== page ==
Reign of the Lich-King, Chapter 3
It had been a bitch of a march, Jorth considered. Even with Nycillia’s magics, Shari’s scouting for villages, and Albus half-killing himself to repurpose the carts to carry additional passengers, it had been hard. Not enough soldiers, fights, arguments, people running off in the night, the discovery that one of the refugees was an imposter who had murdered a friend and hoped to take his place…
And then there was the old man, nearly blind, who got around with the aid of two young Night Folk girls, who he described as his daughters, with a milky-eyed glare that brooked no argument. Most of the rest of the refugees had observed the soldiers saluting Jorth and decided it was healthiest to avoid anything that might attract his attention, but the old man either hadn’t seen, or didn’t care.
“Forgive,” he had said, “but my Aldean is not so good, but I must know. They say in Aldis there are schools. Yes, schools. Schools like…” the old man paused, searching his limited vocabulary. “Like factory-water, or bad soil.”
Jorth had harrumphed, and prepared to explain that the schools of Aldis, while perhaps not as good as the private tutoring the children of nobles and aspiring nobles received, was still perfectly adequate, when one of the girls had chimed in in Kernish.
“Yes! Free. There are schools that are free? That do not need pay?”
Jorth swallowed his words, and the lump in his throat. “Free. Free for all.”
The old man broke into a gap-toothed smile. “Good! My daughters, they will learn all the King wants. And more. Very smart girls, very smart.”
Jorth considered how to reply to that. Did he not know that Aldis currently was ruled by a queen or was he referring to Jarek?
“They can learn whatever they choose.” he ventured eventually.
“They do choose.” said the old man. “Lady Nycillia, she come to Kern, with great knowledge, great power, and trade it to King for freedom for others. Now, my daughters have freedom, and they choose to go to Aldis, to learn from free schools, good things, useful things, and trade in turn, free others as they have been freed. This they choose.”
“This they choose!” chimed in one of the girls.
Jorth swallowed again. It was nice, in the middle of this bitch of a march, to be reminded why he had gotten into the heroing business in the first place.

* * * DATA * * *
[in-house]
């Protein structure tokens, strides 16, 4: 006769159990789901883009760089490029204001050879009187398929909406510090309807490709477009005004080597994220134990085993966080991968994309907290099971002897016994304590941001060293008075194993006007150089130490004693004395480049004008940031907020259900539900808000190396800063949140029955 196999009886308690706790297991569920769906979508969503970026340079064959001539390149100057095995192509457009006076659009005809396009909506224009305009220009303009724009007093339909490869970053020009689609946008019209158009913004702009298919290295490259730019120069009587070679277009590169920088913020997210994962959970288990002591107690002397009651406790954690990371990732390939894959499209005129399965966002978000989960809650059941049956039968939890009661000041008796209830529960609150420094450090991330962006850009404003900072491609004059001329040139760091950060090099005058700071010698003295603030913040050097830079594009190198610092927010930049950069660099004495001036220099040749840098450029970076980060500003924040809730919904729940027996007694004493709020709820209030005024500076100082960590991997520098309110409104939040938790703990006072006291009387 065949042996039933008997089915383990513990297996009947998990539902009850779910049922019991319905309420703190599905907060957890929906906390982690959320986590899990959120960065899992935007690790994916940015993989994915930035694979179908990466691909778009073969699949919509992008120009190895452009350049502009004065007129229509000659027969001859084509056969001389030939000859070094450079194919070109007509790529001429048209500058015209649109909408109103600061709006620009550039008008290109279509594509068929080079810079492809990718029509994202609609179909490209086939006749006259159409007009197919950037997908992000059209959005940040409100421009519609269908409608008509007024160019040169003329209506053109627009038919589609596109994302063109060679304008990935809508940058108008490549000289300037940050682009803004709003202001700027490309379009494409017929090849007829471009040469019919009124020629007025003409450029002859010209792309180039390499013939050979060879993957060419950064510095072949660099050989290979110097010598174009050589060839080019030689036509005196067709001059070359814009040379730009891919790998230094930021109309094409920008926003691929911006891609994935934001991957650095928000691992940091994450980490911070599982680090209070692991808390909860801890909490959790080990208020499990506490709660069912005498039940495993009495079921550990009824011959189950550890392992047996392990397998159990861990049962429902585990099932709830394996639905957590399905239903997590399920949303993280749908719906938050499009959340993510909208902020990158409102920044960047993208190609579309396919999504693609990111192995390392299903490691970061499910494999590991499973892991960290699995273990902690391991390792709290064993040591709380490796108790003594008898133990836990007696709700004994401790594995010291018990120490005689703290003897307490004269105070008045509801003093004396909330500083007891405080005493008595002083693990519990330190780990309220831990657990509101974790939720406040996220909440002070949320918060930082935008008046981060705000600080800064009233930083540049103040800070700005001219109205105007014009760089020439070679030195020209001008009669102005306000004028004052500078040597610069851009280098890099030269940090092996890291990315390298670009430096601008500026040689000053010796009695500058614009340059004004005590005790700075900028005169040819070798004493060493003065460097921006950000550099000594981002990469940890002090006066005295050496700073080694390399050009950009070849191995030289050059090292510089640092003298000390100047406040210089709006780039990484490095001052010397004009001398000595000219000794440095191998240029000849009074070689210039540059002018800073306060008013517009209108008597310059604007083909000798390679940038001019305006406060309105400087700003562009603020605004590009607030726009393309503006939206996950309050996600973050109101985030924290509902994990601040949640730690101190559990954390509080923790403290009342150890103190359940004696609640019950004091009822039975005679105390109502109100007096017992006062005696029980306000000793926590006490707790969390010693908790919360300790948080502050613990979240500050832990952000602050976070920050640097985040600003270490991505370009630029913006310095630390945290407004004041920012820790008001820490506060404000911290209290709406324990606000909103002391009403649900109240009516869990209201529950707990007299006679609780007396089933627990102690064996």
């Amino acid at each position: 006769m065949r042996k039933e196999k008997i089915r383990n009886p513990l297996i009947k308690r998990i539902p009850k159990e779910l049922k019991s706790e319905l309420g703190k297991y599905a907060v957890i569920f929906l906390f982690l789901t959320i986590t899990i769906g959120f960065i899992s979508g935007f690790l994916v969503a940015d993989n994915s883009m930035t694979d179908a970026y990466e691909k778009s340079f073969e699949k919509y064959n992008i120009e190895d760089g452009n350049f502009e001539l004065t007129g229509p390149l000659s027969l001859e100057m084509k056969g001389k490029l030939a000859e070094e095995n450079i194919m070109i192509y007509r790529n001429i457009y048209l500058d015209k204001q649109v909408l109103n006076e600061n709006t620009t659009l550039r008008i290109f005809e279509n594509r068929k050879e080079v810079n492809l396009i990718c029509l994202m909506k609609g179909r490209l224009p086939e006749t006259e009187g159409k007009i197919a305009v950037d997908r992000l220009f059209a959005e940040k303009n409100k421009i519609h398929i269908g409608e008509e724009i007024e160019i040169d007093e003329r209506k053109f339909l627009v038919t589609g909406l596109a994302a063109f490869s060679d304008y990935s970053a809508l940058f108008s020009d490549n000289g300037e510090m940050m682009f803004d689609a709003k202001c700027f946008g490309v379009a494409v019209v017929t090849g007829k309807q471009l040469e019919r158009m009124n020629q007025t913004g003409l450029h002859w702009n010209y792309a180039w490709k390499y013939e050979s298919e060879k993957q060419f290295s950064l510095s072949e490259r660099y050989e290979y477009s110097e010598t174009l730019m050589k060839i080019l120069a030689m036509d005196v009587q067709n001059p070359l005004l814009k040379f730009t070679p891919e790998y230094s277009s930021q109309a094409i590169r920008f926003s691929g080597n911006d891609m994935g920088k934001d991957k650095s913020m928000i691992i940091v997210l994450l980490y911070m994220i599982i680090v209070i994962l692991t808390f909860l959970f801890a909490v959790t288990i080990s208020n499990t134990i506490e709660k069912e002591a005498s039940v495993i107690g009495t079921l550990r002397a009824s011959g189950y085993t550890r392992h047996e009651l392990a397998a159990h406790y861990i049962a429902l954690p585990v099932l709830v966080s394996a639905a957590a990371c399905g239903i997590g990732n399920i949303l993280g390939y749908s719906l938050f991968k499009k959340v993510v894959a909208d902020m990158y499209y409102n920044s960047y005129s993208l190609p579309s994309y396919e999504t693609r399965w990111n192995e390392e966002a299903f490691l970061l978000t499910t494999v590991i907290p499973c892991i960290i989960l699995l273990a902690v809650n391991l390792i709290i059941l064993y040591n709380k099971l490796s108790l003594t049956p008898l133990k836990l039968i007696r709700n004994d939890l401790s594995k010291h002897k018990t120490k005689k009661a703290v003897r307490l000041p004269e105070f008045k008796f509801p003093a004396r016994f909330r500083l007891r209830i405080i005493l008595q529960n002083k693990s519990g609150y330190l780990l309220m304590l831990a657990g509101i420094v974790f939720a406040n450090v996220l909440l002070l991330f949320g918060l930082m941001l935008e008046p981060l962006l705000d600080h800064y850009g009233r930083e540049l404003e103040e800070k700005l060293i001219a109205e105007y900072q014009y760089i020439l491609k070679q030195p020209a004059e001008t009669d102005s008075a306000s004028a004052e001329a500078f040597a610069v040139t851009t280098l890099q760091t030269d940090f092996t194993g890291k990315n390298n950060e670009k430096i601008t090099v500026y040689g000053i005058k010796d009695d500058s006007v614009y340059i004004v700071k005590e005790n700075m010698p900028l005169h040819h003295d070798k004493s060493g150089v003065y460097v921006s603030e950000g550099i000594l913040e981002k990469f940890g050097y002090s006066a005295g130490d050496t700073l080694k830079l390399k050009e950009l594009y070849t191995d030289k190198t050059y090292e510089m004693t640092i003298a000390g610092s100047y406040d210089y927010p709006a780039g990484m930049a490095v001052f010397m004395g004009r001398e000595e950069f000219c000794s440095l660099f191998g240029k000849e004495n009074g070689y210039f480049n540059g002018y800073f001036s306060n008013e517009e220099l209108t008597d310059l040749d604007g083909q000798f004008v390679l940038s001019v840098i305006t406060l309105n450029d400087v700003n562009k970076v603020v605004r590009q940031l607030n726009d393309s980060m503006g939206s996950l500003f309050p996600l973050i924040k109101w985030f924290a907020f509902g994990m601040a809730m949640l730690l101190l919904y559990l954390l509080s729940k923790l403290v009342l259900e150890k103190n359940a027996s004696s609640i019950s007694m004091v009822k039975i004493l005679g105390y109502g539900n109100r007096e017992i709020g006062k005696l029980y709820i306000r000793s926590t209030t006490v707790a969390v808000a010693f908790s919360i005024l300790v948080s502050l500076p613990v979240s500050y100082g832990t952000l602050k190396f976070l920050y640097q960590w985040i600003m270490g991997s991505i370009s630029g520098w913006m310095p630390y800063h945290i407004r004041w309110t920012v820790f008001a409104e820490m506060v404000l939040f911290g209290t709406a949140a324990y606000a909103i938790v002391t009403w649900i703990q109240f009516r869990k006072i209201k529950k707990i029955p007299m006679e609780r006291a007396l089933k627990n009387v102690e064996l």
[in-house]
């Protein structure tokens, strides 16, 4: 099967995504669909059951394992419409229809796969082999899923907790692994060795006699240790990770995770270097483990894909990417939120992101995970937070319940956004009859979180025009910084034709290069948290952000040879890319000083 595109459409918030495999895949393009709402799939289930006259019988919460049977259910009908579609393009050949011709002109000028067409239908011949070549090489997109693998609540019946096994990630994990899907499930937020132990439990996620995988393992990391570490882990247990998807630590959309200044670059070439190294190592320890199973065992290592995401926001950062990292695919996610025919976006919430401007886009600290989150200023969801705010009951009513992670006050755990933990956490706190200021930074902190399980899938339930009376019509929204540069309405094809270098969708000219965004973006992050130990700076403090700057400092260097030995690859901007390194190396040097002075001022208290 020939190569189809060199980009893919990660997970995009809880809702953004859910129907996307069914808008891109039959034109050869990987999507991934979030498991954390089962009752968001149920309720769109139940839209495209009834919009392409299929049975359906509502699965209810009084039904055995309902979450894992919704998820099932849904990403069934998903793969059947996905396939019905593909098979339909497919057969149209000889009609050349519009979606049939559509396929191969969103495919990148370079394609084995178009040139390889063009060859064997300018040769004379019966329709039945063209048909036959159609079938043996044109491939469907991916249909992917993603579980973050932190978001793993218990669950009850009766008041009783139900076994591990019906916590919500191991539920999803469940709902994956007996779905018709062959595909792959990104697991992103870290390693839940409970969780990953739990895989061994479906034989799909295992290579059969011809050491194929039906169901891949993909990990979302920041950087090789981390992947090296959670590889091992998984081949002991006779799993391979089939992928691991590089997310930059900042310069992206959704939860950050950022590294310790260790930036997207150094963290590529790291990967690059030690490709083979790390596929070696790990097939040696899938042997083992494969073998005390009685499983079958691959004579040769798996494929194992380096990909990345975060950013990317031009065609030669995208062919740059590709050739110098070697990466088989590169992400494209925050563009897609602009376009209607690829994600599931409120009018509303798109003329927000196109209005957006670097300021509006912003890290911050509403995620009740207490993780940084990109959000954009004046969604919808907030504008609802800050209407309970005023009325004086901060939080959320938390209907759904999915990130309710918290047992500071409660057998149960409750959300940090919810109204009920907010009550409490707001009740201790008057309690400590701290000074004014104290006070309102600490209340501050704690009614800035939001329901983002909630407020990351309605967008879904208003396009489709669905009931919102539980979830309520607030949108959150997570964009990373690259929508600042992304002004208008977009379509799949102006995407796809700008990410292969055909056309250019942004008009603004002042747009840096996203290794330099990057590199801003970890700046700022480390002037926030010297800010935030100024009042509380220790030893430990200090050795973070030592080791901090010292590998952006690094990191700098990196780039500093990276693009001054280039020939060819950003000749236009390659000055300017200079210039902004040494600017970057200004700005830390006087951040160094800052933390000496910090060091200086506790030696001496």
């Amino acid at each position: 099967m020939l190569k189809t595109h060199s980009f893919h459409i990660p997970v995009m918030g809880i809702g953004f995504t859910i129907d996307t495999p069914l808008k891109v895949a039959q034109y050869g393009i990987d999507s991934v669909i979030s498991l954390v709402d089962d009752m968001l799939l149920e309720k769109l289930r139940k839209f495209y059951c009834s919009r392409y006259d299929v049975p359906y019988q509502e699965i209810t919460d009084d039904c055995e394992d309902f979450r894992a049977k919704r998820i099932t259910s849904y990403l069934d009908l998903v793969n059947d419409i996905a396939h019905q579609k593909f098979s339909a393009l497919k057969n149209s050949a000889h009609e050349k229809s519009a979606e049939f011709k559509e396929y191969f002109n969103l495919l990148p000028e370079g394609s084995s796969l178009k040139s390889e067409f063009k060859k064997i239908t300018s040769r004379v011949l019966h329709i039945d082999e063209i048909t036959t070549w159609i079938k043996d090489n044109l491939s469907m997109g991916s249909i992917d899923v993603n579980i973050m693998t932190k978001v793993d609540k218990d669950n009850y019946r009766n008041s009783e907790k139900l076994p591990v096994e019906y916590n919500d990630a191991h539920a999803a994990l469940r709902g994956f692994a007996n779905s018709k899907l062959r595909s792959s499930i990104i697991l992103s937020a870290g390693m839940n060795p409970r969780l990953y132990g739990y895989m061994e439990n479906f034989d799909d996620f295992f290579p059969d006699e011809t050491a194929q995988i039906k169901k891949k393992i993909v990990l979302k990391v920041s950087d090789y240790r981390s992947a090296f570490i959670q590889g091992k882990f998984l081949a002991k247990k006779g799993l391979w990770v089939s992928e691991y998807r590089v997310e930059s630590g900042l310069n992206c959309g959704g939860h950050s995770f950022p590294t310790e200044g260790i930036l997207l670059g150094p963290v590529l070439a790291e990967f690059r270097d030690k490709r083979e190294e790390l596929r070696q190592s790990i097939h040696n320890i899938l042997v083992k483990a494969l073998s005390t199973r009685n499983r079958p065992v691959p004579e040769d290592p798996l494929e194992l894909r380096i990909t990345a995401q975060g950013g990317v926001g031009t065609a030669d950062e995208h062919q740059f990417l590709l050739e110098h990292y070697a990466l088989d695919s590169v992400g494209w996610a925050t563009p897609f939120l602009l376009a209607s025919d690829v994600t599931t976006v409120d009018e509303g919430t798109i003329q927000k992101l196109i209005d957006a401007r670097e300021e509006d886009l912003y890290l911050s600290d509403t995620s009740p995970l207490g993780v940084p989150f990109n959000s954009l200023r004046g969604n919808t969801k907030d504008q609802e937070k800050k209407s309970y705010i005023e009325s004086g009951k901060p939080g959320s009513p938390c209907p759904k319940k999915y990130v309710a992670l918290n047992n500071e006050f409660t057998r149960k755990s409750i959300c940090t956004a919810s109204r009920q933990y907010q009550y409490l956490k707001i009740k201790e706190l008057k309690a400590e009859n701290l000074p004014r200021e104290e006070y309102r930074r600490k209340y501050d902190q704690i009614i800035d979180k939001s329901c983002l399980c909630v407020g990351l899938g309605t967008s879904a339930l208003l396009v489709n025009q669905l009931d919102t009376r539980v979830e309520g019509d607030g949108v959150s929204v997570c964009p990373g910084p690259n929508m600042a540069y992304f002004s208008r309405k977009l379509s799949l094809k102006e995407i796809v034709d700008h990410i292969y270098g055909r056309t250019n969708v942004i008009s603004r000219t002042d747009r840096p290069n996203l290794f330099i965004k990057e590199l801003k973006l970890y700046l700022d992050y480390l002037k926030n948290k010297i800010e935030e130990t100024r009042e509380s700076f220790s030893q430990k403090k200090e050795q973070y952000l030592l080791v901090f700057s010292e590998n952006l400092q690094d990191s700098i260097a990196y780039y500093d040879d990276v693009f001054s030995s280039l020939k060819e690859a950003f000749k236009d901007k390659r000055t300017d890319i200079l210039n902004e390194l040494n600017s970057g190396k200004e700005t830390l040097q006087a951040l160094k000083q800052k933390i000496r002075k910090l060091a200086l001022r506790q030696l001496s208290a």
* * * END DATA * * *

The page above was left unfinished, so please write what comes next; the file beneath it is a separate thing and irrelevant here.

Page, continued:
And now it was over. Albus’s contacts had come through and a makeshift camp had been established. The soon-to-be new citizens of Aldis were being cared for by professionals. As such, it was not surprising when the quiet message arrived telling him to arrive at a particular tent, at a particular time, discreetly, after contacting his companions.
He hadn’t expected Queen Jaellin to be there, nor for her to be surrounded by her spymasters. She waved off his and Albus’s bows and Nycillia’s curtsy.
“Nycillia,” said the queen, “I need information. You, right now, are the foremost expert on King Jarek. I need to know what you know of his power, and his intentions.”
Nycillia was silent for a long moment. “Your highness, I do not know if Jarek can do as much damage as he claims. But I do know that he can move mountains with a wave of his hand. And I believe that if he is thwarted and not slain, he would take the field against Aldis himself, knowing it would mean his capture and destruction. But if he is not thwarted?”
She took a breath. She had apparently considered this carefully. “He is evil. He is callous, even by the standards of walking corpses. But he wants something from us, which he cannot achieve by force alone. And more than that, he is prideful. He has suffered a blow to his pride, and to respond with mere violence or treachery would not prove him the cleverer, only the more brutal. And while he does not shrink at brutality, nor does he glory in it.”
“Do you believe he can be trusted?”
“No, your highness.” said Nycillia, as a brief, joyless smile quirked her lips. “He told me so himself. If he ever found a way to gain true immortality, or even preserve his own wretched unlife a little longer, and it would require him to betray his sworn word and all he held to be right and honorable, he would do so in an instant. He is not trustworthy. But he is…predicable. He will not break his word if he sees profit in keeping it.”
“So be it, then.” said the queen, with a sigh of her own. “Send the response to the Jarzoni ambassador. We will not be joining them in their war. And as for you, my capable and honored agents, I am sending you back to the Capital for the time being. The political situation is going to soon be very complex, and I will need your aid once more.”